Best Australian university for graduate pay? Any will do

Institutional affiliation counts for little in determining students’ future earnings, analysis suggests

十一月 8, 2021
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What you study matters far more than where you study in shaping your future prosperity, Australian research suggests.

An analysis by Canberra civil servants has concluded that choice of discipline influences graduate earnings about five times as much as choice of university, in the years immediately after students complete bachelor’s degrees. And the situation is little changed a decade later.

The researchers plotted enrolment and completion records against income data from the tax office to identify the factors that shape earning capacity. They could not explain most of the variation in people’s pay cheques, suggesting that features not captured by the statistics – such as personal motivation, resilience and employing industry – were the main contributors.

But of the measurable characteristics, area of study explained about 10 per cent of the variation in salaries between one and two years after graduation. Institution of study explained just 2 per cent of the difference.

When the researchers analysed data on graduates who had finished their studies 10 years previously, the results were almost identical, with field of study accounting for more than 9 per cent of pay variation and university less than 2 per cent.

Andrew Norton, a higher education policy expert at the Australian National University, said the findings supported his long-held view that “which uni you go to in Australia is not a massive driver of your future earnings”.

Professor Norton said that this reflected positively on Australian higher education. “It’s not such a high-stakes system where you’ve got to get into the top uni straight out of school. It’s a more even contest,” he said.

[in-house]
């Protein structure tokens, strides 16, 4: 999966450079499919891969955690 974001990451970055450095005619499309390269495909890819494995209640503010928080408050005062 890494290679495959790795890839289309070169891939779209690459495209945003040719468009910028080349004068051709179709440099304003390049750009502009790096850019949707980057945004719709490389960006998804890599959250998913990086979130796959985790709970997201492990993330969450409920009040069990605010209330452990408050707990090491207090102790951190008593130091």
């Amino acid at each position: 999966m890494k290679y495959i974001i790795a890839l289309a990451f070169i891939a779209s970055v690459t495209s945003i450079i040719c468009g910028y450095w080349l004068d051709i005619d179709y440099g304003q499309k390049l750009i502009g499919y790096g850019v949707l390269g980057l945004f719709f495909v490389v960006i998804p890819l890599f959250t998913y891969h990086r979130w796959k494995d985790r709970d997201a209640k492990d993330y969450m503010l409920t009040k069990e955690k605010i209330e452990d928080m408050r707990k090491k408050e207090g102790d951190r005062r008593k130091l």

Undertaking further full-time study also contributed significantly to the earnings of recent graduates, explaining over 6 per cent of the pay variation. Gender barely mattered, accounting for just 0.1 per cent of the difference.

The reverse applied 10 years out from graduation, with gender explaining more than 5 per cent of the difference and further full-time study just 0.2 per cent.

Regionally based institutions delivered the highest earnings for recent students, occupying the top four places in a graduate pay league table and seven of the top 10.

Median graduate incomes from ladder leaders James Cook, Central Queensland, Southern Queensland and Charles Darwin universities were more than double those for the bottom-placed University of Melbourne.

But the report explains that most of the top performers are favoured by students who already have a “head start” in the labour market. Universities with lower initial incomes have more graduates moving into further study, limiting their early earning power.

A decade on from graduation the situation had reversed, with universities in major capitals claiming the top five spots and eight of the top 10. But the variation in median salaries from the top- and bottom-paying institution had narrowed by more than 70 per cent.

Universities from the prestigious Group of Eight network dominated the 10-year league table, claiming four of the top five spots and five of the top 10. But in a separate report into the incomes of master’s degree graduates, location trumped institutional grouping, with most of the top-performing universities based in Sydney or Canberra.

Professor Norton said this suggested that postgraduate earnings were more influenced by the strength of the local economy than the nature of the university. “There is a local labour market effect that really needs to be taken into account.”



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